Following a three-year competition, NASA has selected the Transiting Exoplanet Survey Satellite (TESS) project at MIT for a planned launch in 2017. The space agency announced the mission — to be funded by a $200 million grant to the MIT-led team — this afternoon. TESS team partners include the MIT Kavli Institute for Astrophysics and Space Research (MKI) and MIT Lincoln Laboratory; NASA’s Goddard Spaceflight Center; Orbital Sciences Corporation; NASA’s Ames Research Center; the Harvard-Smithsonian Center for Astrophysics; The Aerospace Corporation; and the Space Telescope Science Institute. The project, led by principal investigator George Ricker, a senior research scientist at MKI, will use an array of wide-field cameras to perform an all-sky survey to discover transiting exoplanets, ranging from Earth-sized planets to gas giants, in orbit around the brightest stars in the sun’s neighborhood. Exoplanets are planets orbiting a star other than the sun; a transiting exoplanet is one that periodically eclipses its host star. “TESS will carry out the first space-borne all-sky transit survey, covering 400 times as much sky as any previous mission,” Ricker says. “It will identify thousands of new planets in the solar neighborhood, with a special focus on planets comparable in size to the Earth.”
On the other hand, the actual example of discovering new space life is the work of “Curiosity” space rover on Mars right now. Curiosity is going to have a “spring break” this month, as the sun blocks communication between Earth and Mars:
It’s the Martian version of spring break: Curiosity and Opportunity, along with their spacecraft friends circling overhead, will take it easy this month because of the sun’s interference. For much of April, the sun blocks the line of sight between Earth and Mars. This celestial alignment – called a Mars solar conjunction – makes it difficult for engineers to send instructions or hear from the flotilla in orbit and on the surface. Such communication blackouts occur every two years when the red planet disappears behind the sun. No new commands are sent since flares and charged particles spewing from the sun can scramble transmission signals and put spacecraft in danger. Mission teams prepared by uploading weeks of scaled-back activities beforehand. “They’re on their own,” said Rich Zurek, chief Mars scientist at the NASA Jet Propulsion Laboratory. The rovers are banned from driving. Instead, they take a staycation and study their surroundings. The orbiting Mars Odyssey and Mars Reconnaissance Orbiter continue to listen for the rovers and make their own observations, but for the most part will transmit data once Mars is in view again. Opportunity, Odyssey, Mars Reconnaissance Orbiter and the European Space Agency’s Mars Express have survived previous bouts of restricted communications. It’s the first for Curiosity, which landed last year near the Martian equator to hunt for the chemical building blocks of life.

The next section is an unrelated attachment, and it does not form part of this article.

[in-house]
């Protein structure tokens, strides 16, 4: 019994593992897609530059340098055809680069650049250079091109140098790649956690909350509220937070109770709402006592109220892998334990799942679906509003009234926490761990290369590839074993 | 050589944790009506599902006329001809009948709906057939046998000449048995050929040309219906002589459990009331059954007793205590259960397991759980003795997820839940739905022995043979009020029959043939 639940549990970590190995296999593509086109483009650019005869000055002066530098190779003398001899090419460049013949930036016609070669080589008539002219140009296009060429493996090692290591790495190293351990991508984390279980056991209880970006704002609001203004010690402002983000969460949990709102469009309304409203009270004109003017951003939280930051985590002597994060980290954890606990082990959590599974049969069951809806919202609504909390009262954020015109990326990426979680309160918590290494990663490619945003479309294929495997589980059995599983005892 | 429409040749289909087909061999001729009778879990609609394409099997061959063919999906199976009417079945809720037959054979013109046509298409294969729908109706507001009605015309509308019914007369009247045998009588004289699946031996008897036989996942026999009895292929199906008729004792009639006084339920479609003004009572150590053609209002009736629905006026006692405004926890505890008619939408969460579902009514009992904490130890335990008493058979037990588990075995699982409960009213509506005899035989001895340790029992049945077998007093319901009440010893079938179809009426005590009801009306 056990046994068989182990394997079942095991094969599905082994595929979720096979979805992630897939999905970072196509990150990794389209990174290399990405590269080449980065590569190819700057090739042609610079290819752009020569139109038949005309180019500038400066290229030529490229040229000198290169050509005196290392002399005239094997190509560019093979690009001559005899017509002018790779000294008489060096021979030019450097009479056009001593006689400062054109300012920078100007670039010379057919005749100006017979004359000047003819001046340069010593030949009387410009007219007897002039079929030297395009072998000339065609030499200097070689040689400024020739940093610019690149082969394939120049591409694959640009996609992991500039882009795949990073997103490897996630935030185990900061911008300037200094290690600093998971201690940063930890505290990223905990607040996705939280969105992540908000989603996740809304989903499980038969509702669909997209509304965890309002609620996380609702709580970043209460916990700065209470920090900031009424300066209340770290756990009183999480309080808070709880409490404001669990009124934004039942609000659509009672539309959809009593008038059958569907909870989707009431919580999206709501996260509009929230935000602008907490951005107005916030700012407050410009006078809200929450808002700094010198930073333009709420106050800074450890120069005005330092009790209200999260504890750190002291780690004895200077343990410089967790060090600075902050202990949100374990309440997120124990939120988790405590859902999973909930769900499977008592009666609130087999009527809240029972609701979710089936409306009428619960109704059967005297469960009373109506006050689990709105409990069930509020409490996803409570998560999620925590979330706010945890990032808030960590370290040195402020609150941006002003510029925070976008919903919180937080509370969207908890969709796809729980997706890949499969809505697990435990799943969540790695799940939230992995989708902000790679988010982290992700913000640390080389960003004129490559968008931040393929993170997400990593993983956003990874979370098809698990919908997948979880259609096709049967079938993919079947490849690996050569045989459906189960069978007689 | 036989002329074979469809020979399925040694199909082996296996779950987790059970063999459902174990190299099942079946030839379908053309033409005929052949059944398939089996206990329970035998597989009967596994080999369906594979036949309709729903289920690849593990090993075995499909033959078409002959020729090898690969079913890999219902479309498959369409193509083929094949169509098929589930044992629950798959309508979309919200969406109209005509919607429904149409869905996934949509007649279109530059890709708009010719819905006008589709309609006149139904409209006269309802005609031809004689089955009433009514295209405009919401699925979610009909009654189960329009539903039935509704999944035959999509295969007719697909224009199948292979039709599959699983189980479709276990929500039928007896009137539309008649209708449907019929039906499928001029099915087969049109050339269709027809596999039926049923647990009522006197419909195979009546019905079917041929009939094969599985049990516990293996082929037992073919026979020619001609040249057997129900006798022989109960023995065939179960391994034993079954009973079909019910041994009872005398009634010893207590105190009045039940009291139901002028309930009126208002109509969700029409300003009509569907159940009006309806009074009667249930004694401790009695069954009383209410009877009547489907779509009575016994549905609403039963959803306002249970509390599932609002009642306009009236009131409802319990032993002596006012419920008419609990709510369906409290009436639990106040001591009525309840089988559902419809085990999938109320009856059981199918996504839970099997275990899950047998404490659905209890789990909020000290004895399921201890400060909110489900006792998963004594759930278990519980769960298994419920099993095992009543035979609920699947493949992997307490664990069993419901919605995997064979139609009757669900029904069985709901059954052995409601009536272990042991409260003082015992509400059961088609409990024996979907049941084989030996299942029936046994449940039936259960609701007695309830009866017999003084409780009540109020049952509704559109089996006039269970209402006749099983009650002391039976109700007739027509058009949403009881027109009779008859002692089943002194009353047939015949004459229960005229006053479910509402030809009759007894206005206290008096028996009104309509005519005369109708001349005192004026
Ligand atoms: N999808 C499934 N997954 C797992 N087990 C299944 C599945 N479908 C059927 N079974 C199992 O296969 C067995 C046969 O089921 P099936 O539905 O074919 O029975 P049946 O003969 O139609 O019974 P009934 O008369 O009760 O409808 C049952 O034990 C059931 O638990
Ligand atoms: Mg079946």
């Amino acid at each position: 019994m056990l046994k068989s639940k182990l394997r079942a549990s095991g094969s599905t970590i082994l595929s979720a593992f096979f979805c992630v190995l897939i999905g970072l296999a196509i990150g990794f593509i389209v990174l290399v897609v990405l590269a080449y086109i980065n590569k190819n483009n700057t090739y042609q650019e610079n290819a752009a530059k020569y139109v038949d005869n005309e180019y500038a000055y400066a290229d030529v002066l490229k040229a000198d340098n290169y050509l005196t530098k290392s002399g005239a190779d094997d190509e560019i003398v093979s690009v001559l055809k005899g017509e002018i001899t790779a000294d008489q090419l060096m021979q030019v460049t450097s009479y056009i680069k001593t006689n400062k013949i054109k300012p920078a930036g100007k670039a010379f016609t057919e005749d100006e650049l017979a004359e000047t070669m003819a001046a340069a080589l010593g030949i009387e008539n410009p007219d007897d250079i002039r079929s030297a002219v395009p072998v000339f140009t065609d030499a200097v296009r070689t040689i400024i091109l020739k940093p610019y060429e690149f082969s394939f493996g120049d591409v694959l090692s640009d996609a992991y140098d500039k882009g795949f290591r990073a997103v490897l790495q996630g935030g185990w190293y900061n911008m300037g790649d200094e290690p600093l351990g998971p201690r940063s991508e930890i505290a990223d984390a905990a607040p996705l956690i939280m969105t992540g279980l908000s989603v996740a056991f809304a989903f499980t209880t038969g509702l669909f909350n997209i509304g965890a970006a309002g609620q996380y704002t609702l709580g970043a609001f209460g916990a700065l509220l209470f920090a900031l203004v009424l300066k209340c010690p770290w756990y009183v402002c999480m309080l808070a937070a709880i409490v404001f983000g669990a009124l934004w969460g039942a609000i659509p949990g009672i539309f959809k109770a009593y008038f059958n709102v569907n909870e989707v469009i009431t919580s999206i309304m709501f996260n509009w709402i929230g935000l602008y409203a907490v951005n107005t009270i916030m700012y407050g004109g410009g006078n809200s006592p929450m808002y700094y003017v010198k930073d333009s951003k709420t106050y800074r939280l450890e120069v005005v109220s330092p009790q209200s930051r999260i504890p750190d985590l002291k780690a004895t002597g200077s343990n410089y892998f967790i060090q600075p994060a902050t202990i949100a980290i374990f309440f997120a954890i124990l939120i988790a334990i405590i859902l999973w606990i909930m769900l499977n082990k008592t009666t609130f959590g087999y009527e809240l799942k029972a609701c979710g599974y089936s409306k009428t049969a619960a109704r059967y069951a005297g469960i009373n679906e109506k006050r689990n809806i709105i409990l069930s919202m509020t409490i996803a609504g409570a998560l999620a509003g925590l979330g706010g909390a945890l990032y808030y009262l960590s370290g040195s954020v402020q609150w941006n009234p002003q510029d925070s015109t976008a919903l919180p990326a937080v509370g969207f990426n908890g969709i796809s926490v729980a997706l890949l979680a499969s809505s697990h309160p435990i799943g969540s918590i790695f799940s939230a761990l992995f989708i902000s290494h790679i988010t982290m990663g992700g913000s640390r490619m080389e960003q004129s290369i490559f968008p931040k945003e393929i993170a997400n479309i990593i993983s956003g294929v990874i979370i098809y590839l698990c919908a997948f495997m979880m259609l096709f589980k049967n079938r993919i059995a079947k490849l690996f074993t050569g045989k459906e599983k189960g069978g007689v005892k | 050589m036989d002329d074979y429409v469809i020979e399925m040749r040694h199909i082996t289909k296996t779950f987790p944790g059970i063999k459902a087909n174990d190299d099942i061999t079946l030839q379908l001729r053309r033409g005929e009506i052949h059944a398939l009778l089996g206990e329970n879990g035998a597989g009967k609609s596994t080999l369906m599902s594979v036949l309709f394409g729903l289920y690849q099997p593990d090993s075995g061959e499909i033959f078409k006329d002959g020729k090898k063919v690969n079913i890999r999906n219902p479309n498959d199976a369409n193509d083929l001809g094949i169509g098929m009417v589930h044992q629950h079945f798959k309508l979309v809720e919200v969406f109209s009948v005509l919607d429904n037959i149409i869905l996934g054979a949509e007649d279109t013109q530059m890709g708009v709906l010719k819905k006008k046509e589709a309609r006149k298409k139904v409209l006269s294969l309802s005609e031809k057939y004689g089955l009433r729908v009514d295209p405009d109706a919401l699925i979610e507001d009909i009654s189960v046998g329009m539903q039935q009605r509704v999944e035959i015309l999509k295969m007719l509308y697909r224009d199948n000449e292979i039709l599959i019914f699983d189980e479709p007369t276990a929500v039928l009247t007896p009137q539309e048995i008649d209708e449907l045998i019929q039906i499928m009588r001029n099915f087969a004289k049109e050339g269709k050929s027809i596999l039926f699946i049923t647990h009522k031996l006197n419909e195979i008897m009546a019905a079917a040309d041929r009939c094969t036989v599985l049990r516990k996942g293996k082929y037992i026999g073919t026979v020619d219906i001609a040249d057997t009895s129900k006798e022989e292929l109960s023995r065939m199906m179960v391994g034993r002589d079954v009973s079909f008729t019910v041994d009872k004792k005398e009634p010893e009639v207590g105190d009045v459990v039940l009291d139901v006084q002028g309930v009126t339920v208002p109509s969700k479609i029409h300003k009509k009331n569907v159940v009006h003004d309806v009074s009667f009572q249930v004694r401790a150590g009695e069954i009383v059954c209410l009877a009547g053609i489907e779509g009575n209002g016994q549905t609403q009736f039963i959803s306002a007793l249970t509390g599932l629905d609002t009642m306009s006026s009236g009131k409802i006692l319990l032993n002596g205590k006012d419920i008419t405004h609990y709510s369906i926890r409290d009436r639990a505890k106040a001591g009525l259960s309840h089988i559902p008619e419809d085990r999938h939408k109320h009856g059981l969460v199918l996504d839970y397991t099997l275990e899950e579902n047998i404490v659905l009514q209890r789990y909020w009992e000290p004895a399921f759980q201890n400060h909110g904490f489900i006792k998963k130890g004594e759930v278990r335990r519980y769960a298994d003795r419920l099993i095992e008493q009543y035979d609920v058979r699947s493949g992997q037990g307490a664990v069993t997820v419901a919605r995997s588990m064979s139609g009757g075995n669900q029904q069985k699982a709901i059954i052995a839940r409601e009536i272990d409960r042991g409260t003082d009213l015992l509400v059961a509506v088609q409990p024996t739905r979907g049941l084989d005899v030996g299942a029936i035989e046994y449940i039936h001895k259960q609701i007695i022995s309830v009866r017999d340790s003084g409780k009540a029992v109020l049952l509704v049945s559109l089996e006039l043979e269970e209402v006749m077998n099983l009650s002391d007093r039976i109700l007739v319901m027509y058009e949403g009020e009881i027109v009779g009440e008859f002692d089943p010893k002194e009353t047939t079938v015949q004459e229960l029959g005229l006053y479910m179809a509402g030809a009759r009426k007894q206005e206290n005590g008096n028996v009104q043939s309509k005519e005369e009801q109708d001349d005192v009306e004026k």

Equally important, the efforts to discover new thriving life forms never stops on our planet. Look at deep sea vents:
The discovery of hydrothermal deep sea vents in the late 1970s opened up multiple new areas of research and learning for geologists, chemists and biologists. That superheated geysers existed deep under the ocean had been hypothesized earlier, so confirmation was undoubtedly exciting but not unexpected. The surprise was they were surrounded by thriving communities of life in one of the most extreme and inhospitable locations on Earth. Deep sea vents were first discovered near the Galapagos Islands, famous for their finches that helped Charles Darwin recognize natural selection as a key part of evolution. Many more vents have since been found around the world; most occur along the Mid-Ocean Ridge system, a 40,000 mile string of geologic activity where the earth’s tectonic plates intersect. Because of the enormous stresses on the earth’s crust in these areas, tiny cracks and fissures abound. Sea water under extreme pressure percolates through the cracks into the earth’s crust, dissolving minerals from the rock along the way. The water heats up as it travels deeper and closer to underlying molten rock, allowing it to carry increasing amounts of dissolved minerals. Higher temperatures also increase the water’s buoyancy, ultimately forcing it back up to the ocean floor through larger passages in the crust.
Finally, it is becoming important that the effort to discover new forms of life never stops on our Earth and Space. It is for sure that scientists have many new things to know about space life. Exoplanets are there…